# Report on Semi-informative Priors for AI timelines (Open Philanthropy)

*This is a linkpost for *https://www.openphilanthropy.org/blog/report-semi-informative-priors* *

*I’ve cross-posted the introduction so people can see what it’s about. Happy to respond to questions and comments here! *

One of Open Phil’s major focus areas is technical research and policy work aimed at reducing potential risks from advanced AI.

To inform this work, I have written a report developing one approach to forecasting when artificial general intelligence (AGI) will be developed. By AGI, I mean computer program(s) that can perform virtually any cognitive task as well as any human, for no more money than it would cost for a human to do it. The field of AI is largely understood to have begun in Dartmouth in 1956, and since its inception one of its central aims has been to develop AGI.**1**

How should we forecast when powerful AI systems will be developed? One approach is to construct a detailed estimate of the development requirements and when they will be met, drawing heavily on evidence from AI R&D. My colleague Ajeya Cotra has developed a framework along these lines.

We think it’s useful to approach the problem from multiple angles, and so my report takes a different perspective. It doesn’t take into account the achievements of AI R&D and instead makes a forecast based on analogous historical examples.

In brief:

My framework estimates

**pr(AGI by year****X****)**: the probability we should assign to AGI being developed by the end of year*X*.I use the framework to make low-end and high-end estimates of pr(AGI by year

*X*), as well as a central estimate.pr(AGI by 2100) ranges from 5% to 35%, with my central estimate around 20%.

pr(AGI by 2036) ranges from 1% to 18%, with my central estimate around 8%.

The probabilities over the next few decades are heightened due to current fast growth of the number of AI researchers and of the computation used in AI R&D.

These probabilities should be treated with caution, for two reasons:

The framework ignores some of our evidence about when AGI will happen. It restricts itself to

*outside view considerations*—those relating to how long analogous developments have taken in the past. It ignores evidence about how good current AI systems are compared to AGI, and how quickly the field of AI is progressing. It does not attempt to give all-things-considered probabilities.The predictions of the framework depend on a number of highly subjective judgement calls. There aren’t clear historical analogies to the development of AGI, and interpreting the evidence we do have is difficult. Other authors would have made different judgements and arrived at somewhat different probabilities. Nonetheless, I believe thinking about these issues has made my probabilities more reasonable.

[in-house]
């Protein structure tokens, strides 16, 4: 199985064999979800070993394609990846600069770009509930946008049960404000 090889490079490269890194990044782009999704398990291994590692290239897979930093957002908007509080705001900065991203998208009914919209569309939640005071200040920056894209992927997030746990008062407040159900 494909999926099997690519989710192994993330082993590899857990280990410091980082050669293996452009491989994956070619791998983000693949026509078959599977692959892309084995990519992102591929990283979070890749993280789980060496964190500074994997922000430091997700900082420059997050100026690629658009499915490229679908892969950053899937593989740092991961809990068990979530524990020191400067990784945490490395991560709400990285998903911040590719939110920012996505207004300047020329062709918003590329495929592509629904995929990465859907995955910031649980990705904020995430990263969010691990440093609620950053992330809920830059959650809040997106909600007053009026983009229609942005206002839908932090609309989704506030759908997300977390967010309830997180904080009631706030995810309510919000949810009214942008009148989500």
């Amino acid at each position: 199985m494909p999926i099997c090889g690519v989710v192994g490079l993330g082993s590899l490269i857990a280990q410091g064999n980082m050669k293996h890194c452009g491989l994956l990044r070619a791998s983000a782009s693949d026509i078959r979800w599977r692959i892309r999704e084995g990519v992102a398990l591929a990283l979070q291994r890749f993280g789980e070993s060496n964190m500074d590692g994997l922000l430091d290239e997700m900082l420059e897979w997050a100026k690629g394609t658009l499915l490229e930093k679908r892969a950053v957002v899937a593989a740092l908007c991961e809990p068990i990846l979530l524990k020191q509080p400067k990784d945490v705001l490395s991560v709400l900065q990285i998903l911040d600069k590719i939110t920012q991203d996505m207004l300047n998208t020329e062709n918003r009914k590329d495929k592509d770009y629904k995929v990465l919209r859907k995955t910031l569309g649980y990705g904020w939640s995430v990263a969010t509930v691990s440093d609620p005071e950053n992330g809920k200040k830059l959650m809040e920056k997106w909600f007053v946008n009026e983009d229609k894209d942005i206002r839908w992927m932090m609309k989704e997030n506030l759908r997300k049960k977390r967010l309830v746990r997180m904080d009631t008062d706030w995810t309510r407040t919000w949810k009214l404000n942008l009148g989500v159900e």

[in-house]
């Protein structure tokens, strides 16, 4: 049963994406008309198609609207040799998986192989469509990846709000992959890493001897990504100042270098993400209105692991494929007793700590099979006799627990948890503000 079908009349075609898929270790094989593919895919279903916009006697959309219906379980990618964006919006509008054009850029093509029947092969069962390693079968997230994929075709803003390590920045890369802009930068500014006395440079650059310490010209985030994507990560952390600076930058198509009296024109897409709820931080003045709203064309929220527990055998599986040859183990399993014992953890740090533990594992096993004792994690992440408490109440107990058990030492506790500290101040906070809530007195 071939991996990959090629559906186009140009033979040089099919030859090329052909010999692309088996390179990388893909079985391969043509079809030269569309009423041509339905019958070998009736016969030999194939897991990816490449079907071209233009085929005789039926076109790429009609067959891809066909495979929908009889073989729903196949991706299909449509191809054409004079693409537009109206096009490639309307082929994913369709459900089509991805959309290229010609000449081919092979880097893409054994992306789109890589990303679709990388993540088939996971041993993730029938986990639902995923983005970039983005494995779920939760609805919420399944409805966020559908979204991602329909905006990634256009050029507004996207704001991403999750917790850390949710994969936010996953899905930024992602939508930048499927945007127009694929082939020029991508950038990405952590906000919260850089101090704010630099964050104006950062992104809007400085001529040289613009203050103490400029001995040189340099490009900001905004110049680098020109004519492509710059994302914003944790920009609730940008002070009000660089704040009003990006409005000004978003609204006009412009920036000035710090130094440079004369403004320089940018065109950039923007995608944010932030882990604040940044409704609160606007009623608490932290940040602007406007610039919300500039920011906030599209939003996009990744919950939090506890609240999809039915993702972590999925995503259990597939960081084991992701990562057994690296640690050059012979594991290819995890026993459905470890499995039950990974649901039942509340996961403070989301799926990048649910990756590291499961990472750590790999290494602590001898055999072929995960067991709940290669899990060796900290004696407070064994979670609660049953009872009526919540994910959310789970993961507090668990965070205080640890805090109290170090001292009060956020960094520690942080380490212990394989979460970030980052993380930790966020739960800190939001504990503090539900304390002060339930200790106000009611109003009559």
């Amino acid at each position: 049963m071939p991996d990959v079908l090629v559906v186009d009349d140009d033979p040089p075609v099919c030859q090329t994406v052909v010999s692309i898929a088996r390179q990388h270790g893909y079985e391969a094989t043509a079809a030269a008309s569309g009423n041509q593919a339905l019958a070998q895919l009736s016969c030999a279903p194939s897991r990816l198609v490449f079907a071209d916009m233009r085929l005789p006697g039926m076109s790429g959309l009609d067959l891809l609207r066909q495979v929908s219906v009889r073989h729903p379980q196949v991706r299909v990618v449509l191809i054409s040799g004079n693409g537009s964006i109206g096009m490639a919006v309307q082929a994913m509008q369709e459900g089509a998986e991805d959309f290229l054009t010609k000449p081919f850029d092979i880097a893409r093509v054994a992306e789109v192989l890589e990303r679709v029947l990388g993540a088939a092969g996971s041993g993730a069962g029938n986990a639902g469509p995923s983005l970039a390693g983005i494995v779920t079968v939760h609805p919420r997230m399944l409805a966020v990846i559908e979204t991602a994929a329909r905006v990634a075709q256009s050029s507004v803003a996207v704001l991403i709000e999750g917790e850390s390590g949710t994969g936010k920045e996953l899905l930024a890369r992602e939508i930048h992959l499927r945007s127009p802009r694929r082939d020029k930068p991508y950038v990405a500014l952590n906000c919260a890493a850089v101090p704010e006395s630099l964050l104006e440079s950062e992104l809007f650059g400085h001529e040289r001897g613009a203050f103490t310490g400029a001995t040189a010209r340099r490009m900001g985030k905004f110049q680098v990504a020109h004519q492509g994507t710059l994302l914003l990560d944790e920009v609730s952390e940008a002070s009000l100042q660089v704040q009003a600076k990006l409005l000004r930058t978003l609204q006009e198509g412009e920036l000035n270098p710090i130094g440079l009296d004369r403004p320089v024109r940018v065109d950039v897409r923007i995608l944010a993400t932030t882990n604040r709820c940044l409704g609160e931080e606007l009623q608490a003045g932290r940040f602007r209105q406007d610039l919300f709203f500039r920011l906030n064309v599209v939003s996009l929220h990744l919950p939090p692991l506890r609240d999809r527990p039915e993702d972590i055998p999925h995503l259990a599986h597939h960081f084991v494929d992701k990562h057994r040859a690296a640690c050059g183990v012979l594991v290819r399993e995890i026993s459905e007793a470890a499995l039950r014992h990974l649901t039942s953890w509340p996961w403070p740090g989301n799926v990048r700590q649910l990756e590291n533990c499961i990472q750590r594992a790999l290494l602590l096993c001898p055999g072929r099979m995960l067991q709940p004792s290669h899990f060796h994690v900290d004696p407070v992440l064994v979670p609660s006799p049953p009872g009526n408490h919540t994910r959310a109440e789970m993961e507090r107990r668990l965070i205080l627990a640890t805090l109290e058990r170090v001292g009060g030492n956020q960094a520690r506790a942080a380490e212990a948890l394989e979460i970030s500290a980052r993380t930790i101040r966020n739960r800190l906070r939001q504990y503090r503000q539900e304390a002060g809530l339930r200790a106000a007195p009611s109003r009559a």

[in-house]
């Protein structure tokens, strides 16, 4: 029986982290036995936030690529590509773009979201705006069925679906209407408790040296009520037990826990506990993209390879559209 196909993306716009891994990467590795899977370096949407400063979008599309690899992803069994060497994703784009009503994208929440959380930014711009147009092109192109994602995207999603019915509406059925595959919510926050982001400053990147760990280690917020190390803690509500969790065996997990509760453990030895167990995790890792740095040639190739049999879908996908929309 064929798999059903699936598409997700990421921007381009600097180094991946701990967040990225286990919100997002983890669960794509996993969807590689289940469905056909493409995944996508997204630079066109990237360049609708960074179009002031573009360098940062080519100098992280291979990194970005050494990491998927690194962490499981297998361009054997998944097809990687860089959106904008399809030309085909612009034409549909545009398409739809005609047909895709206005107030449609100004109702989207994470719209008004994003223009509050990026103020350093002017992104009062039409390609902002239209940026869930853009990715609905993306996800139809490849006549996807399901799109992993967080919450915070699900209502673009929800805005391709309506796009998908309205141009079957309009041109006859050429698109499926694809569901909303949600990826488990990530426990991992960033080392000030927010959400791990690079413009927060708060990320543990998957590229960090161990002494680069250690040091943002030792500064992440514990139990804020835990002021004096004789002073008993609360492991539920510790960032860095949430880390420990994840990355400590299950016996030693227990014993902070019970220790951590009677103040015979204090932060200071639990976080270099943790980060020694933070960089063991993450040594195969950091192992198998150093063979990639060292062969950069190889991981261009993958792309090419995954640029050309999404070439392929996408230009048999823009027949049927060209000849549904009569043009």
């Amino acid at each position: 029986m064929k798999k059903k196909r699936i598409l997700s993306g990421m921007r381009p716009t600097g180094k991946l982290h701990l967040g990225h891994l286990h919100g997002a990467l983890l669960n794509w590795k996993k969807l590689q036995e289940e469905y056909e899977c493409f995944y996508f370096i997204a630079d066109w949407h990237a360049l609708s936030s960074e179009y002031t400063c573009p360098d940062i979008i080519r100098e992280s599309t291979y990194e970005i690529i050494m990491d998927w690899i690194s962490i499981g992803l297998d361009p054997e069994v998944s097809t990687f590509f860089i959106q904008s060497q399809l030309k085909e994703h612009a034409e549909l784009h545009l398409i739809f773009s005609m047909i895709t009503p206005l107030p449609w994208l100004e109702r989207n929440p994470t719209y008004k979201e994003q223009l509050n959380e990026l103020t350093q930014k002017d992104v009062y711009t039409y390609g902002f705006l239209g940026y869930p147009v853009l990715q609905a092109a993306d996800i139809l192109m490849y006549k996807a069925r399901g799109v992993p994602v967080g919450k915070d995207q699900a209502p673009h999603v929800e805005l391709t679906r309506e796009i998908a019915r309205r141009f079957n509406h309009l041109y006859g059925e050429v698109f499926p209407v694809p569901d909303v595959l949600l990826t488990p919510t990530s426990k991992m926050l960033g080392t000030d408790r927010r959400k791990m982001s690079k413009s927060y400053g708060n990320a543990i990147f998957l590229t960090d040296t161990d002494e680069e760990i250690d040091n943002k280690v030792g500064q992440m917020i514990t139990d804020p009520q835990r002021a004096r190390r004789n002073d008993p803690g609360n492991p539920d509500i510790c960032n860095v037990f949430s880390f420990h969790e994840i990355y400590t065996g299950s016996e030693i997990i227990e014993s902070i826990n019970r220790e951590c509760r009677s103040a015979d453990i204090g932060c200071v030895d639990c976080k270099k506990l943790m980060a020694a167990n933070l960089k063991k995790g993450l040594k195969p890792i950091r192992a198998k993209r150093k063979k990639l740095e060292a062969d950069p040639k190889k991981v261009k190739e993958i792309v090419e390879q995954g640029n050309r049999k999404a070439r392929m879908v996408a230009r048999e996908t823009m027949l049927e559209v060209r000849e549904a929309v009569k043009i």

We have made an interactive tool where people can specify their own inputs to the framework and see the resultant pr(AGI by year

*X*).

The structure of the rest of this post is as follows:

First I explain what kinds of evidence my framework does and does not take into account.

Then I explain where my results come from on a high level, without getting into the maths (more here).

I give some other high-level takeaways from the report (more here).

I describe my framework in greater detail, including the specific assumptions used to derive the results (more here).

Three academics reviewed the report. At the bottom I link to their reviews (more here).

- 2 Apr 2021 22:13 UTC; 2 points) 's comment on Learning Russian Roulette by (LessWrong;

Some notes on the Laplace prior:

On footnote 16, you “For example, the application of Laplace’s law described below implies that there was a 50% chance of AGI being developed in the first year of effort”. But historically, participants in the Dartmouth conference were gloriously optimistic

When you write “I also find that pr(AGI by 2036) from Laplace’s law is too high,” what outside-view consideration are you basing that on? Also, is it really too high?

If you rule out AGI until 2028 (as you do in your report), the Laplace prior gives you 1 - (1-[1/(2028-1956)+1])^(2036-2028) ≈ 10.4% ≈ 10%, which is well withing your range of 1% to 18%, and really near to your estimate of 8%.

The point that Laplace’s prior depends on the unit of time chosen is really interesting, but it ends up not mattering once a bit of time has passed. For example, if we choose to use days instead of years, with (days since June 18 1956=23660, days until Mar 29 2028=2557, days until Jan 1 2036=5391), then Laplace’s rule would give for the probability of AGI until 2036: 1 - (1-[1/(23660+2557+1)])^(5391-2557) = 10.2% ≈ 10%, pretty much the same as above.

It’s fun to see that (1-(1/x))^x converges to 1/e pretty quickly, and that changing from years to days is equivalent to changing from ~(1+(1/x))^(x*r) to ~(1+(1/(365*x)))^(365*x*r) , where x is the time passed in years and x*r is the time remaining in years. But both converge pretty quickly to (1/e)^r.